David Bianculli reviews a new series on Amazon, Transparent, starring Jeffrey Tambor (Arrested Development). Tambor plays Mort Pfefferman, the patriarch of a fractured family, who, at 70, decides to transition to be a woman—Maura.
"Tambor plays this character completely straight — so to speak — without any hint of cheap humor. And it’s Tambor’s commitment to the role that makes Transparent work so well, and so quickly. When Maura, dressed in a wig and a loose-fitting blouse, explains to her support group where she is in her journey to a new sexual identity, there’s no condescension whatsoever. Not from the group — and certainly not from the way Tambor plays her.”
"I have a Masters in history, a Masters in anthropology, and a PhD in education."
"What would you say has been your greatest accomplishment?"
(Mexico City, Mexico)
"I don’t know why people teach kids about ‘pimples’ and ‘hormones’ and ‘armpit hair’, and refrain from telling them that if they don’t achieve their billion-dollar dreams at the age of twenty-one, there will still be much more to life. And that when you fail at your first job, it isn’t going to be the end of the world. And eventually you will realize that each person’s world is different and your only job is to figure out what your best world can be."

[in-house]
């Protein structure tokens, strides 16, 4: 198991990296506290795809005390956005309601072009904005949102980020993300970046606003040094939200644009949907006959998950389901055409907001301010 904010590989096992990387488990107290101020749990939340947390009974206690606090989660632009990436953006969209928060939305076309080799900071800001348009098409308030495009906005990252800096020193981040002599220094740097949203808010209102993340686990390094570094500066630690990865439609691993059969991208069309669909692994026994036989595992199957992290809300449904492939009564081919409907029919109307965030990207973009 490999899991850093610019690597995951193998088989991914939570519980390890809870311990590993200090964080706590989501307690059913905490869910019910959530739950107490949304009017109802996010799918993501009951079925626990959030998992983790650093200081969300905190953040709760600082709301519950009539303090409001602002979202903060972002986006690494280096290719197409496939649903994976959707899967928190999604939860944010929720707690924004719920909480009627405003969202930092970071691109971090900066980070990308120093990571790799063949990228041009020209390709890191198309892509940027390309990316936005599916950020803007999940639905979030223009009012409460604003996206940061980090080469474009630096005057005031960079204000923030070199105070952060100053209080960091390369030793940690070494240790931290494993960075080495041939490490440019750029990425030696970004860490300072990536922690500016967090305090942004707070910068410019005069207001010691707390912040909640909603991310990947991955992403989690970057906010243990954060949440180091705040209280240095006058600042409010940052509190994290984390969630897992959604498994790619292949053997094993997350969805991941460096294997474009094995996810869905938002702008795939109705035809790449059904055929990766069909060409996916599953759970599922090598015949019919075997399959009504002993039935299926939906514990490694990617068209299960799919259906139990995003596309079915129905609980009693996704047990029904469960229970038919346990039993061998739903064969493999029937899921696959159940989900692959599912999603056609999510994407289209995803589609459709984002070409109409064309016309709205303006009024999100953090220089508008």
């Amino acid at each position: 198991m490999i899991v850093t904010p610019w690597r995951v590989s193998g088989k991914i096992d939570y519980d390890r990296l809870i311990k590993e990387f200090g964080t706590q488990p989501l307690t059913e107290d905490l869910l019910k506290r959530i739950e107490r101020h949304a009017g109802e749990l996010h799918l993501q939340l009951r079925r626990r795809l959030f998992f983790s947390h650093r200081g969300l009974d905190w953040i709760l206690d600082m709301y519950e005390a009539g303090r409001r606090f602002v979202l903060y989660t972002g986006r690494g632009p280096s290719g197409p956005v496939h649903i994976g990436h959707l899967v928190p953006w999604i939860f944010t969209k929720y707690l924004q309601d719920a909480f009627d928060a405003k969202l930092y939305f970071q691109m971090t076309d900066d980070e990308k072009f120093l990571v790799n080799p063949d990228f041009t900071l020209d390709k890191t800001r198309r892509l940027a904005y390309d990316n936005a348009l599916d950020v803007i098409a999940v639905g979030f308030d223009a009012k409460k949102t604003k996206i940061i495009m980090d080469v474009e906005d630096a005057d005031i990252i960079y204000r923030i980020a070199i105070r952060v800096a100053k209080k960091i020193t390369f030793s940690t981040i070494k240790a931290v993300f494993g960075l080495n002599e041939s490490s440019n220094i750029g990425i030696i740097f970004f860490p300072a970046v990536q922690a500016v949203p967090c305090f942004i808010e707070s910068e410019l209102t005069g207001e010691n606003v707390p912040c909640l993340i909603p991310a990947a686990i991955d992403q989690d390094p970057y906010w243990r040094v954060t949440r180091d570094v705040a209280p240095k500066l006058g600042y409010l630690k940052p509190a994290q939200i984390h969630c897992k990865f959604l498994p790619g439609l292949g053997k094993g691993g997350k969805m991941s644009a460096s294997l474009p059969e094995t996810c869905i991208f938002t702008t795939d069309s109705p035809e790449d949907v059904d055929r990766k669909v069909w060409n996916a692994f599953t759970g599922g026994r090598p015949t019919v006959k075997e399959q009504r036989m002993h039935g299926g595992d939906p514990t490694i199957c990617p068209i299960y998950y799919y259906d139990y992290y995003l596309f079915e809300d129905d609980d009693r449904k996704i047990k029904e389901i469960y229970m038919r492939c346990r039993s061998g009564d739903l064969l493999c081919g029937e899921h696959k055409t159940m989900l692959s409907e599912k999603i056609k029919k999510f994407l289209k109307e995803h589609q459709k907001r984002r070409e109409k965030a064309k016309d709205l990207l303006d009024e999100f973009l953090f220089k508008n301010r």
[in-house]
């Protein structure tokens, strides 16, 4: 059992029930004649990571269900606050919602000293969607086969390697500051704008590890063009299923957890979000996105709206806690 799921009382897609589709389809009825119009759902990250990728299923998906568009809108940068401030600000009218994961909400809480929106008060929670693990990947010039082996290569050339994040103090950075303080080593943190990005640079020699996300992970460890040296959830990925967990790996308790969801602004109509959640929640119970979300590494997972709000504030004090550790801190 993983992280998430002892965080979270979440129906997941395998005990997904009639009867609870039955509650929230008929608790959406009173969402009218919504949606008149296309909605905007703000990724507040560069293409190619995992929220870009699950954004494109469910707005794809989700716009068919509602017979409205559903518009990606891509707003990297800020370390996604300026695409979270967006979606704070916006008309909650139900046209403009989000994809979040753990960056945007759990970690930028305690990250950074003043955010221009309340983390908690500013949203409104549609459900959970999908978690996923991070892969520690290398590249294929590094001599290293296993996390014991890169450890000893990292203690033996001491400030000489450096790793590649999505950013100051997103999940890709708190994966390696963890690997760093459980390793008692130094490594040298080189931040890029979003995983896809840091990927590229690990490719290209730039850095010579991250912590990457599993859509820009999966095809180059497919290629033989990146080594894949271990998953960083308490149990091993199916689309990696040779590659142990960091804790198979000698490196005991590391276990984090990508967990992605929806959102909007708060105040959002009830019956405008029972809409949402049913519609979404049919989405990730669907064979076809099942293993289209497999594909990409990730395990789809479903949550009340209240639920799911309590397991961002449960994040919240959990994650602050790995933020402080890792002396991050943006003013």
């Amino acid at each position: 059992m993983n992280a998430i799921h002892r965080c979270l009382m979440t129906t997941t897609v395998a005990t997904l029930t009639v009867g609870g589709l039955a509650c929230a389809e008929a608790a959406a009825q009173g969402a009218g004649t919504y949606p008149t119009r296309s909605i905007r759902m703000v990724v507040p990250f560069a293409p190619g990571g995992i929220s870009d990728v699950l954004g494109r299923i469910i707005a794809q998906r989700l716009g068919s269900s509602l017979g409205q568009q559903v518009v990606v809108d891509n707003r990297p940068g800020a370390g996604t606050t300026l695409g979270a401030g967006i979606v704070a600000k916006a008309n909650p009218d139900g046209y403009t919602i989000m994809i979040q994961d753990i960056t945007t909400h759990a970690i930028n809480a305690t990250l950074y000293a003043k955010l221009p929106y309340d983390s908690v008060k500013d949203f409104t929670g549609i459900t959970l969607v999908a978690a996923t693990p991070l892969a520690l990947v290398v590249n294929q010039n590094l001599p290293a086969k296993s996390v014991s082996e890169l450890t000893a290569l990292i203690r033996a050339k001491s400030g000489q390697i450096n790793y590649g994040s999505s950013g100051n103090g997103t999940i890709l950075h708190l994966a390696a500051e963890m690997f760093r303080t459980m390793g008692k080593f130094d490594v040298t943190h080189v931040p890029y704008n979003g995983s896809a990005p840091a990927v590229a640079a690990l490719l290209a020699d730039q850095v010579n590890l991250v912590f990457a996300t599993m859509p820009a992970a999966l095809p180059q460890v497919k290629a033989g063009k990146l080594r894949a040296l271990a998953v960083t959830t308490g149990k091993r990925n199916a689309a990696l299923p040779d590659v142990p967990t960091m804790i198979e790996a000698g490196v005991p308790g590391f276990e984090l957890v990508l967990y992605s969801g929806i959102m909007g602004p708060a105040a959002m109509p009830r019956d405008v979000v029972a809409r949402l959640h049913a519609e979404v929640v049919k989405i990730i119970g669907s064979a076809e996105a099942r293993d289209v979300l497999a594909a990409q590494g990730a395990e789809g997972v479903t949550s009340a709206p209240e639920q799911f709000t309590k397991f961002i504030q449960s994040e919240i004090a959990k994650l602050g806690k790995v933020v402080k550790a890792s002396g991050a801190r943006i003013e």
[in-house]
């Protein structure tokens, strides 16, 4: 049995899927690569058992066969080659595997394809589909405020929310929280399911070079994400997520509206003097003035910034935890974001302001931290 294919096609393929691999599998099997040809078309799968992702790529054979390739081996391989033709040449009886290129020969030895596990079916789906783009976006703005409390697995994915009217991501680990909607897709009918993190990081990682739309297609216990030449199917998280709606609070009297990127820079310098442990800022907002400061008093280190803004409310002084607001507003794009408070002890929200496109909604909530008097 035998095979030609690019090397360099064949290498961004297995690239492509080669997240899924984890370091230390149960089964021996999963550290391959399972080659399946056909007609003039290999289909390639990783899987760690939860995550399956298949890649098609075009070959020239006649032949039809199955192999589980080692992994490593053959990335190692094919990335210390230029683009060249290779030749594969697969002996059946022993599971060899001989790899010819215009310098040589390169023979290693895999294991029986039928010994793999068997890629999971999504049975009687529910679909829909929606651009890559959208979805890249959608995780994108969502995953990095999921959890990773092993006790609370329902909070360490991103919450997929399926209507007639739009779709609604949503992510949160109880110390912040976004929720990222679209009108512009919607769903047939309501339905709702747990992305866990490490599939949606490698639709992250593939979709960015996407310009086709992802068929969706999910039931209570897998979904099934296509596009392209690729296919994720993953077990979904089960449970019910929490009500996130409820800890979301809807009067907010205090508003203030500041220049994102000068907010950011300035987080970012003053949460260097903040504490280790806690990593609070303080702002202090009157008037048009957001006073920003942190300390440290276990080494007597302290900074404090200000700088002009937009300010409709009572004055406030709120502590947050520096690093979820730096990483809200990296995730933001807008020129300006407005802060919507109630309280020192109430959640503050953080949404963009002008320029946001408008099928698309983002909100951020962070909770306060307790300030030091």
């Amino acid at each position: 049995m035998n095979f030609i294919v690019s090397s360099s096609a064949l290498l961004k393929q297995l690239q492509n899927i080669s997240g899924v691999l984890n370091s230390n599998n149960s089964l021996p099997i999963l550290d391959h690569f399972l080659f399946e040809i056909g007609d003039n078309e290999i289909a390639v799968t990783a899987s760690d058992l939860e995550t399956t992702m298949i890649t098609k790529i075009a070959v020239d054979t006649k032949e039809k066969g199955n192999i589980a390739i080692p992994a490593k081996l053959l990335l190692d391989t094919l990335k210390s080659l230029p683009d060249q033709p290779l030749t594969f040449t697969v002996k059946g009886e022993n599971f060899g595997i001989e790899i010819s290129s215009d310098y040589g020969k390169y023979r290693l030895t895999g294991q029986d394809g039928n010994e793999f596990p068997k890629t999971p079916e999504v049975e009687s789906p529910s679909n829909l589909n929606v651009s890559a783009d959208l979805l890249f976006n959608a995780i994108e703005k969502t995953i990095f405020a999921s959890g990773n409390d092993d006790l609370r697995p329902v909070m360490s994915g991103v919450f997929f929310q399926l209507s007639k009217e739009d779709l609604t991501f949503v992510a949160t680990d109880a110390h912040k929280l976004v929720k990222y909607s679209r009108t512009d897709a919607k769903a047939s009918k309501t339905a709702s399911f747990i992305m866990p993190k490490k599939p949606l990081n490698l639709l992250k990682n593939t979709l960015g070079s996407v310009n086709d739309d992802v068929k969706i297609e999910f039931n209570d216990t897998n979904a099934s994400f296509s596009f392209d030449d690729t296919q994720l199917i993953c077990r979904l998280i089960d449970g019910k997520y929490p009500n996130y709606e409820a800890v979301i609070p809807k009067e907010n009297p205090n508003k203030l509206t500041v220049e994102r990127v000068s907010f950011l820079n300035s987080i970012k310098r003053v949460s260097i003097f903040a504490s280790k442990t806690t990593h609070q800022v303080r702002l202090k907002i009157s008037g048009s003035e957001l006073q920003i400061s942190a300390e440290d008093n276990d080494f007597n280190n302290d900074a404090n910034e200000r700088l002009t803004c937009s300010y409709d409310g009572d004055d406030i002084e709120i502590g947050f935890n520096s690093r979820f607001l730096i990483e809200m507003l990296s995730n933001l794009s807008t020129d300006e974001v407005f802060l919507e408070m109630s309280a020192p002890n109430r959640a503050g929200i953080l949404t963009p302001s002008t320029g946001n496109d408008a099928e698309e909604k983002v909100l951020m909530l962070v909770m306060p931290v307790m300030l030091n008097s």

"We are all, everyone in this room, so fortunate."
FUCKING QUEEN. SHE UNDERSTANDS HER PRIVELAGE AND SHINES LIGHT ON LESS PRIVILEGED PEOPLE.
(Source: queen-angelina, via teenytigress)
Binturongs have a very distinctive smell—that of buttered popcorn. As pleasing as it might be to a human nose, that scent serves a purpose in the wild: to let other binturongs know they are trespassing on someone else’s territory or to discourage would-be predators. Learn more.
you ever notice how in women’s razor commercials the models’ legs are already completely hairless before they “shave” them
like we can’t even handle showing body hair in a commercial about how to get rid of body hair